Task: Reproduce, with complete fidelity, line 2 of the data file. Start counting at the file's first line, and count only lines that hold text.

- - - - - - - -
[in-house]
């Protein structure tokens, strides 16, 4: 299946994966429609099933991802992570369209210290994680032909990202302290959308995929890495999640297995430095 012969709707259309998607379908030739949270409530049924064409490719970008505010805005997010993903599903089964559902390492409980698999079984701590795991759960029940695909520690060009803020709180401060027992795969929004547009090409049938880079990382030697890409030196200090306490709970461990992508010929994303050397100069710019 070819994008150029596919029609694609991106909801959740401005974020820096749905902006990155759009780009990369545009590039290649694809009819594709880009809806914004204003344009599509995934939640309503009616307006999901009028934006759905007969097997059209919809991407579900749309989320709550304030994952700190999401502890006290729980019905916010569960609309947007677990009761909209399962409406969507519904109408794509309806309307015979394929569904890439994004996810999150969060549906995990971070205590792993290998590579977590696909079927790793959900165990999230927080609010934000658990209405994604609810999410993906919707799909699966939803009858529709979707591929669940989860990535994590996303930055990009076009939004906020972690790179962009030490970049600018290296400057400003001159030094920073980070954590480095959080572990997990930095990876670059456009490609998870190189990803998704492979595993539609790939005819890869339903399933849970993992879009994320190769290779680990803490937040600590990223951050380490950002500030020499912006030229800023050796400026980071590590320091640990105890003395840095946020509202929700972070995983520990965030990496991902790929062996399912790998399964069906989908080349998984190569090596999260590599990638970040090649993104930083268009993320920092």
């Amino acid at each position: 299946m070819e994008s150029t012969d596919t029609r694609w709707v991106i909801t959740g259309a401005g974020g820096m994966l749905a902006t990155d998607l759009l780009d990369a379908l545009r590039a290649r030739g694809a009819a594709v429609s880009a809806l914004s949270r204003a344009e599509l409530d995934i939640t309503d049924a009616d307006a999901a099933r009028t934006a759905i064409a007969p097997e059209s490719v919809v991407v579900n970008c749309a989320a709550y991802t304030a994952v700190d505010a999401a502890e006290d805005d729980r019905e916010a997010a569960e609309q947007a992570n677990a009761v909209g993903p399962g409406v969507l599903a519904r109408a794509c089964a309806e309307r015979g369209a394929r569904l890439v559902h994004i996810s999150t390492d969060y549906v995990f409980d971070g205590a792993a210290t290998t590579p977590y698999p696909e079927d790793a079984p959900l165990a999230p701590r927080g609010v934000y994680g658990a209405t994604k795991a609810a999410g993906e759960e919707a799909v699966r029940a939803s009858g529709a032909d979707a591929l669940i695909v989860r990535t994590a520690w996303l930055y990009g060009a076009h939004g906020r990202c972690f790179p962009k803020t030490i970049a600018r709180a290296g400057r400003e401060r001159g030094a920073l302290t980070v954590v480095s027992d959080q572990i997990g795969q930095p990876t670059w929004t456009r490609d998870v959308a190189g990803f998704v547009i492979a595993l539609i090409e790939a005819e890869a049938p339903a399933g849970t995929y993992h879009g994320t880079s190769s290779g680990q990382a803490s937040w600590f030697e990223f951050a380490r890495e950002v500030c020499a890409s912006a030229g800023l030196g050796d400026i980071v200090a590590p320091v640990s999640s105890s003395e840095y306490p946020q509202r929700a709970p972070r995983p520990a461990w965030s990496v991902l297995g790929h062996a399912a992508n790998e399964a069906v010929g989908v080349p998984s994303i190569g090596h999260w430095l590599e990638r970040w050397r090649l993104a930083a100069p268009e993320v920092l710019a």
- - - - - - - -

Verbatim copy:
């Protein structure tokens, strides 16, 4: 299946994966429609099933991802992570369209210290994680032909990202302290959308995929890495999640297995430095 012969709707259309998607379908030739949270409530049924064409490719970008505010805005997010993903599903089964559902390492409980698999079984701590795991759960029940695909520690060009803020709180401060027992795969929004547009090409049938880079990382030697890409030196200090306490709970461990992508010929994303050397100069710019 070819994008150029596919029609694609991106909801959740401005974020820096749905902006990155759009780009990369545009590039290649694809009819594709880009809806914004204003344009599509995934939640309503009616307006999901009028934006759905007969097997059209919809991407579900749309989320709550304030994952700190999401502890006290729980019905916010569960609309947007677990009761909209399962409406969507519904109408794509309806309307015979394929569904890439994004996810999150969060549906995990971070205590792993290998590579977590696909079927790793959900165990999230927080609010934000658990209405994604609810999410993906919707799909699966939803009858529709979707591929669940989860990535994590996303930055990009076009939004906020972690790179962009030490970049600018290296400057400003001159030094920073980070954590480095959080572990997990930095990876670059456009490609998870190189990803998704492979595993539609790939005819890869339903399933849970993992879009994320190769290779680990803490937040600590990223951050380490950002500030020499912006030229800023050796400026980071590590320091640990105890003395840095946020509202929700972070995983520990965030990496991902790929062996399912790998399964069906989908080349998984190569090596999260590599990638970040090649993104930083268009993320920092």